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Notes from "Protocol-Oriented Programming in Swift"

PS: If you liked this talk or like this concept, let's chat about iOS development at Stitch Fix! #shamelessplug

Protocol-Oriented Programming in Swift

Speaker: David Abrahams. (Tech lead for Swift standard library)

  • "Crusty" is an old-school programmer who doesn't trust IDE's, debuggers, programming fads. He's cynical, grumpy.

  • OOP has been around since the 1970's. It's not actually new.

  • Classes are Awesome

    • Encapsulation
    • Access control
    • Abstraction
    • Namespace
    • Expressive syntax
    • Extensibility
  • Actually, types are awesome. Three features (access control, abstraction, namespaces) allow us to manage complexity. You can do all that with structs and enums.

  • Crusty's 3 complaints about classes:

  1. Automatic sharing. Two classes can have a reference to the same data, which causes bugs. You try to copy things to stop these bugs, which slows the app down, which causes race conditions, so you add locks, which slows things down more, and then you have deadlock and more complexity. BUGS! This is all due to implicit sharing of mutable state. Swift collections are all value types, so these issues don't happen
  2. Inheritance is too intrusive. You can only have 1 super class. You end up bloating your super class. Super classes might have stored properties, which bloat it. Initialization is a pain. You don't want to break super class invariants. You have to know what to over ride, and how. This is why we use delegation in Cocoa
  3. Lost type relationships. You can't count on subclasses to implement some method, e.g:
class Ordered {
	func precedes(other: Ordered) -> Bool { fatalError("implement me") }

class Number: Ordered{
	var value: Int
	override func precedes(other: Ordered) -> Bool {
		return value < other.value //THIS IS THE PROBLEM! WHAT TYPE IS ORDRED?! Does it have a value? Let's force type cast it


  • Swift is a Protocol-Oriented language


protocol Ordered {
	func precedes(other: Ordered) -> Bool // No implementation, no runtime error!

struct Number: Ordered {
	var value: Double = 0
	func precedes(other: Ordered) -> Bool {
		return self.value < (other as! Number).value


protocol Ordered {
	//Self is a placeholder for the type that will conform to that protocol. So cool!
	func precedes(other: Self) -> Bool

struct Number: Ordered {
	var value: Double = 0
	func precedes(other: Ordered) -> Bool {
		return self.value < (other as! Number).value

func binarySearch<T: Ordered>(sortedKeys:[T], forKey k: T) -> Int {...}
  • Basically, use Self in protocols. Guarentees more build-time safety.

Another example:

protocol Drawable {
	func draw(renderer: Renderer)

protocol Renderer {
	func moveTo(p: CGPoint)
	func lineTo(p: CGPoint)
	func arcAt(center....)

struct Circle: Drawable { ... }
struct Polygon: Drawable { ... }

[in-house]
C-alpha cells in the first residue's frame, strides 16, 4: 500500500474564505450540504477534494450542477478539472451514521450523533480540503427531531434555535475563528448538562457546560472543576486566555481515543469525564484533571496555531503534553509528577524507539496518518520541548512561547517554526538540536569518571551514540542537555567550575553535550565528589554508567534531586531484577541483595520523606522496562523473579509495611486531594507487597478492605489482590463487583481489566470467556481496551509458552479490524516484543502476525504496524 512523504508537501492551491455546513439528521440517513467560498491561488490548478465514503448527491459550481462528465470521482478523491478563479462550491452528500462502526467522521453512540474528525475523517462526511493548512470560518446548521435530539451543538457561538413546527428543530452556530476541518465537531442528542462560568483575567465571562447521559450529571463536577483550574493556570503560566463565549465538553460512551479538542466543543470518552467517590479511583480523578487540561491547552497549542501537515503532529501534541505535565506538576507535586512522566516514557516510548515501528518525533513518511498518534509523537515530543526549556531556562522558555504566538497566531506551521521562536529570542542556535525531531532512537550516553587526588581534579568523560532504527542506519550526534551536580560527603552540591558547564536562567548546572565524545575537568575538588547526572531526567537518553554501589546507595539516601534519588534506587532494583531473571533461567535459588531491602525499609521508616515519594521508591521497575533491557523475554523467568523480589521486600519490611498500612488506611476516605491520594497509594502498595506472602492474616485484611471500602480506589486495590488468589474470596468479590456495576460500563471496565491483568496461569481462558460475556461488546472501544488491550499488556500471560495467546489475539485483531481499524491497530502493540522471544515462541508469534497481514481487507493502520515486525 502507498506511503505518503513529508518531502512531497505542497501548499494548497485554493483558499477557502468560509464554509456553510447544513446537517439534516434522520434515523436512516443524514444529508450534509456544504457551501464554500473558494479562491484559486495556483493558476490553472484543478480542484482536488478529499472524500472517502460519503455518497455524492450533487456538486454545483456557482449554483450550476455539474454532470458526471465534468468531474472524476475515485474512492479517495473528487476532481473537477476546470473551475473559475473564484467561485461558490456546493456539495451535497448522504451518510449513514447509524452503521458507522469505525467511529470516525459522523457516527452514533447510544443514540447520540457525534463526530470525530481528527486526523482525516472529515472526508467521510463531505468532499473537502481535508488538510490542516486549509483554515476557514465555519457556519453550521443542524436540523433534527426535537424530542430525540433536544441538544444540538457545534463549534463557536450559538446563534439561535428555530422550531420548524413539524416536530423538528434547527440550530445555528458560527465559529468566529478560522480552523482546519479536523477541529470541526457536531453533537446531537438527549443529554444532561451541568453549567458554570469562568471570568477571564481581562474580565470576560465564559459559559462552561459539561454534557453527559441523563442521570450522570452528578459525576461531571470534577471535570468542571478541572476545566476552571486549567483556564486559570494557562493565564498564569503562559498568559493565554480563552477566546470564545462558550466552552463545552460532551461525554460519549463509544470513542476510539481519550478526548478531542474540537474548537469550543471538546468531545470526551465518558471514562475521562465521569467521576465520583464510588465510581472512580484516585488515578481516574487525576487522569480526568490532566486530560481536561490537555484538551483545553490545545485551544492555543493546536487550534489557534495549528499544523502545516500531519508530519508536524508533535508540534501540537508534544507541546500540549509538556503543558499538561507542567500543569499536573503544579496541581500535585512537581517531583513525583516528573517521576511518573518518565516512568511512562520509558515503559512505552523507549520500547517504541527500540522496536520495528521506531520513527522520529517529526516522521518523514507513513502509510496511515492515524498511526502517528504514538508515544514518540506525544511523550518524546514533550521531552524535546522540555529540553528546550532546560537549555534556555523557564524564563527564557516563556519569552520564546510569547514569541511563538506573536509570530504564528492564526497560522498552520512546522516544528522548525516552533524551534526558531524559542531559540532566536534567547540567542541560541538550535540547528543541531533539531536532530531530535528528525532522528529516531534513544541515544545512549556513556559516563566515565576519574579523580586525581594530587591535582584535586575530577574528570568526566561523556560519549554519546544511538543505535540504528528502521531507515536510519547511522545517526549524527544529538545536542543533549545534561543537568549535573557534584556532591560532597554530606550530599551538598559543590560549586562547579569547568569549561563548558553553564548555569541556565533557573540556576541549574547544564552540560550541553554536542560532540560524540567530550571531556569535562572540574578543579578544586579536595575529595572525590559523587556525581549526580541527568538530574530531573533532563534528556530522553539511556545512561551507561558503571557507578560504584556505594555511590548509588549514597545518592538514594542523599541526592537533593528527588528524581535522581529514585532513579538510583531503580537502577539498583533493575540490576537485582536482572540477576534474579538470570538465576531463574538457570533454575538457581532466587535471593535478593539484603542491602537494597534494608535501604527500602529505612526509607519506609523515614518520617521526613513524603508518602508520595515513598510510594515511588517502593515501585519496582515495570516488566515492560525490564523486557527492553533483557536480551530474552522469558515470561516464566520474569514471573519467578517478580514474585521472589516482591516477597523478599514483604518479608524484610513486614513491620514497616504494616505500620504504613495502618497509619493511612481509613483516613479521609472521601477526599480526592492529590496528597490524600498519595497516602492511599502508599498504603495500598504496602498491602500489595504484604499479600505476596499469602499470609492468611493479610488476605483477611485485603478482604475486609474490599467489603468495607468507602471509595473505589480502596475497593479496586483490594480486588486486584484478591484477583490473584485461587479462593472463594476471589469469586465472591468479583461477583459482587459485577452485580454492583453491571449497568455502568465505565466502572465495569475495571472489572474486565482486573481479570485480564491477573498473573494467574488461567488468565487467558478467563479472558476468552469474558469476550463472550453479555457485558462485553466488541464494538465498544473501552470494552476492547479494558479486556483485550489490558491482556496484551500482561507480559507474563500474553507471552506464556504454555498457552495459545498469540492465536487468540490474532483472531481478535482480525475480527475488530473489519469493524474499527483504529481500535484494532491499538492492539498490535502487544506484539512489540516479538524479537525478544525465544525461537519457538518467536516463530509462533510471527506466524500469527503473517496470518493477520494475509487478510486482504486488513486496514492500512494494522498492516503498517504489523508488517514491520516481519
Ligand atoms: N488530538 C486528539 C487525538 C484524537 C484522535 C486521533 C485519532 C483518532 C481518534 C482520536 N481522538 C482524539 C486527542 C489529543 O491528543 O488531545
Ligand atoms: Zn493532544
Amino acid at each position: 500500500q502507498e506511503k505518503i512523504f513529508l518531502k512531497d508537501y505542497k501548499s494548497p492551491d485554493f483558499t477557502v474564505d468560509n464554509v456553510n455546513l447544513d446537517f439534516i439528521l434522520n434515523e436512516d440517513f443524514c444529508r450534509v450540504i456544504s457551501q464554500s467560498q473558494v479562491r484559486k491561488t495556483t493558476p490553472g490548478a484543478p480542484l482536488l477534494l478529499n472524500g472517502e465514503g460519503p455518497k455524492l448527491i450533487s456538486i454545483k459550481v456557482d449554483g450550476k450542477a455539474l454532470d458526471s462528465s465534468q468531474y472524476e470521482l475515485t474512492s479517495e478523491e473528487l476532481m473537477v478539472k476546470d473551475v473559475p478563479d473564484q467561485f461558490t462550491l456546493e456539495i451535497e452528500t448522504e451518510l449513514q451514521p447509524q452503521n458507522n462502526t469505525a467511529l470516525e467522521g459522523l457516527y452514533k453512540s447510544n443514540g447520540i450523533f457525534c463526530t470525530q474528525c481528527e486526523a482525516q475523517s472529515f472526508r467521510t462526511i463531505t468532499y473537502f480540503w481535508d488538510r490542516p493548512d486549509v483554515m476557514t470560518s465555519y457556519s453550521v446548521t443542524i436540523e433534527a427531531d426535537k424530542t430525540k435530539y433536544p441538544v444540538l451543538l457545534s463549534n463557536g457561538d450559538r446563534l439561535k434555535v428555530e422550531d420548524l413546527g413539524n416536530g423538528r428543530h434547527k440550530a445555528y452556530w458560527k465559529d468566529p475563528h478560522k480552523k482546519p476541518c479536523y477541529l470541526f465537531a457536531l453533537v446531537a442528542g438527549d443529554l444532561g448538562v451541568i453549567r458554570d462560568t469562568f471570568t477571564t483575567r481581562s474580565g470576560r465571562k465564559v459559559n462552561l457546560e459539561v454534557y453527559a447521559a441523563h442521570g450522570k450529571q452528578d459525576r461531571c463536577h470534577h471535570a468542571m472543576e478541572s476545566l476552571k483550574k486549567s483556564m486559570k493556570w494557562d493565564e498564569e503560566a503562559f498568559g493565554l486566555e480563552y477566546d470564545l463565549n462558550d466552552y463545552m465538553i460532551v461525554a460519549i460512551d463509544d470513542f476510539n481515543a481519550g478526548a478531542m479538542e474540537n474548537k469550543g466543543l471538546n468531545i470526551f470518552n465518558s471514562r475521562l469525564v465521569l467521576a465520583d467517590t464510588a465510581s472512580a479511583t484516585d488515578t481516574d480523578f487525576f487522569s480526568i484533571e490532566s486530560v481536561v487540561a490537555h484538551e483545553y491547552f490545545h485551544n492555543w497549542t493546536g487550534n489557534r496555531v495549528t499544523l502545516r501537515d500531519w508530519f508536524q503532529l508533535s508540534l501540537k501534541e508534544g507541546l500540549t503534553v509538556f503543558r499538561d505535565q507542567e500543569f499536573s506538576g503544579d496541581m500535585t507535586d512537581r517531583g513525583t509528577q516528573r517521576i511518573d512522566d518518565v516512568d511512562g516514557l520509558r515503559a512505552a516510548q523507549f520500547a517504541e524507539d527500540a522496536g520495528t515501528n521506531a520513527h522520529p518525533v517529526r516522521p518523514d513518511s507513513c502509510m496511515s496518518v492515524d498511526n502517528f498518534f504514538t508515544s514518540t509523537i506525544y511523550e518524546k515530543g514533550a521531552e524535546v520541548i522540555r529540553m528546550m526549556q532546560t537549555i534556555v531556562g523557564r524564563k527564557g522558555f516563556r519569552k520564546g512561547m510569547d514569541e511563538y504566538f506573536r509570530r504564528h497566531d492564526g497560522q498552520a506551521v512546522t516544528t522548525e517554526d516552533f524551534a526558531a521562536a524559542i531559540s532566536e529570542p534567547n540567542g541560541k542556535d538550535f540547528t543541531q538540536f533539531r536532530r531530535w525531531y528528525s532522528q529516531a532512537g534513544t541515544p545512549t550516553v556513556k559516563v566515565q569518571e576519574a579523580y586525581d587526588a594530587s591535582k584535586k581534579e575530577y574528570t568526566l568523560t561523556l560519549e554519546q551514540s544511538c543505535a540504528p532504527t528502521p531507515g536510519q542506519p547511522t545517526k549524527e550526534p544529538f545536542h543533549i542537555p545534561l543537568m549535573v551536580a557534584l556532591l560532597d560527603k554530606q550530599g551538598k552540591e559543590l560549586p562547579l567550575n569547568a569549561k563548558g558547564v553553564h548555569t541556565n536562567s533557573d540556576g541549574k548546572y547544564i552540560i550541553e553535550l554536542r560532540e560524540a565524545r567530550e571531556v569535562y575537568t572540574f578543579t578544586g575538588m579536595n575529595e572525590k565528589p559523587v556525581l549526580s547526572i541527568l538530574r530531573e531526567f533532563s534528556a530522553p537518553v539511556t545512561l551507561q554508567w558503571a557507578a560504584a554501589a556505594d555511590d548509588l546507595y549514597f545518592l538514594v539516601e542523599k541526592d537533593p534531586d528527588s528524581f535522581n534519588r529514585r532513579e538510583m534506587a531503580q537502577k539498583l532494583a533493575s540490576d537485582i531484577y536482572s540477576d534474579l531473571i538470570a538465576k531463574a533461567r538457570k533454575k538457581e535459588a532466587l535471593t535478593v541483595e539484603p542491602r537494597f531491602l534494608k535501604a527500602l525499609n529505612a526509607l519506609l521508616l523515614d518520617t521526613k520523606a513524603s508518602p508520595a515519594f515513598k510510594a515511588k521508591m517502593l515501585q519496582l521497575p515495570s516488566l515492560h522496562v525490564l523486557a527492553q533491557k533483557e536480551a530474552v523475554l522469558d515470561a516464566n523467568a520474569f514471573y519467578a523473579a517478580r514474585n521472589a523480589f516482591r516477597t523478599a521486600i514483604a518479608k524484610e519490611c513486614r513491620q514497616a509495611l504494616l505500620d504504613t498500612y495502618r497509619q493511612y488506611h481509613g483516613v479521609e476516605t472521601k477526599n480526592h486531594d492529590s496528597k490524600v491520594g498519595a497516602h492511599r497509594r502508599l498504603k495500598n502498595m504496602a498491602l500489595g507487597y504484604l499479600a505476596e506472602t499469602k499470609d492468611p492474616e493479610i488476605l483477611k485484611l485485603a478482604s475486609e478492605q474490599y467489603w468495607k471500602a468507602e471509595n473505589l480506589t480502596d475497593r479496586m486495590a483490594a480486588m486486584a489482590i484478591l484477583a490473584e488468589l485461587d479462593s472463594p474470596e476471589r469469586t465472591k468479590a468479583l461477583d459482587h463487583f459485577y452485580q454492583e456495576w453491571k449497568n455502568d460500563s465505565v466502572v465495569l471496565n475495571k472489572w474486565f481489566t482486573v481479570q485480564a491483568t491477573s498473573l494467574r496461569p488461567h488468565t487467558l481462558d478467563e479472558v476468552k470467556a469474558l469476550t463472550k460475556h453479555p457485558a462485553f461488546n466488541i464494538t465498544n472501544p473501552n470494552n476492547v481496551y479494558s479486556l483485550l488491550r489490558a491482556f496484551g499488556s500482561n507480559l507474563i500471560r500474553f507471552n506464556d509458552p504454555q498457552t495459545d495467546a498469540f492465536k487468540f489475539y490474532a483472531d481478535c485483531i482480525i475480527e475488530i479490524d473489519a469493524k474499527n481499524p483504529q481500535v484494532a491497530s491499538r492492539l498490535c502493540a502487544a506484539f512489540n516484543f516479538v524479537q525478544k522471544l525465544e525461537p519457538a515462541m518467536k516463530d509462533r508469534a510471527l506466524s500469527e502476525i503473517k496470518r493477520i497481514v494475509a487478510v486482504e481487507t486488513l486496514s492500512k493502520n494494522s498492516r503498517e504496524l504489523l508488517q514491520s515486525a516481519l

struct Diagram: Drawable {
	var elements: [Drawable]
	func draw(render: Renderer) {
		for e in self.elements {

//For test purposes
struct TestRenderer: Renderer {
	//Implementations all print the points

//For drawing purposes. You can extend a class to conform to a protocol
extension CGContext: Renderer {
	// Implementations actually perform drawing

Protocols and geneircs for testability

  • Way better than mocks, which don't play well with Swift's type system

Swift 2:

  • Lets you extend a protocol with a default implementation of a method. Why would you do this?
    • Requirements (ie required method in a protocol) creeate customization points
    • Sometimes you want custom behavior, sometimes you don't.
  • You can constrain an extension (eg: extension Ordred where Self: Comparable { ... })
  • Generic beautification:
extension CollectionType where Index == RandomAccessIndexType, Generator.Element: Ordered {
	//Implementation of method doesn't need angled brackets
  • Always make value types Equatable. Why? Go to value types talk. (Probably because it increases testability).
    • Can't implement == for Drawable type. (I missed why?)
    • Require Drawable structs to implement func isEqualTo(other: Drawable) -> Bool
    • Then, `extension Drawable where Self: Equtable { // check whether (missed this code) }

When to use classes

  • Copying or comparing instances doesn't make sense, i.e Window
  • Lifetime of the instance is tied to an external side effect, i.e files appearing on disk. Why? Values are created liberally by compiler.
  • Instances are just sinks w/ write-only access to external state -- i.e our Renderer implementations could have been a class.
  • Framework expects you to subclass or pass an object.
  • Consider making classes final, so they can't be subclasses. If you want to subclass it - consider abstracting behavior into a protocol
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KimBin commented May 16, 2016

protocol someProtocol {
var p1:string

extension someProtocol {
func configP1(value:string){
self.p1 = value //error

if the Self can use the protocol's properties ,it will be perfect

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rtoal commented May 30, 2016

Nice summary!

FYI typo: CRUSY'S :)

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balazsnemeth commented Jun 13, 2016

Here is a trich how to extend all NSManagedObject subclass, maybe it's useful for someone:

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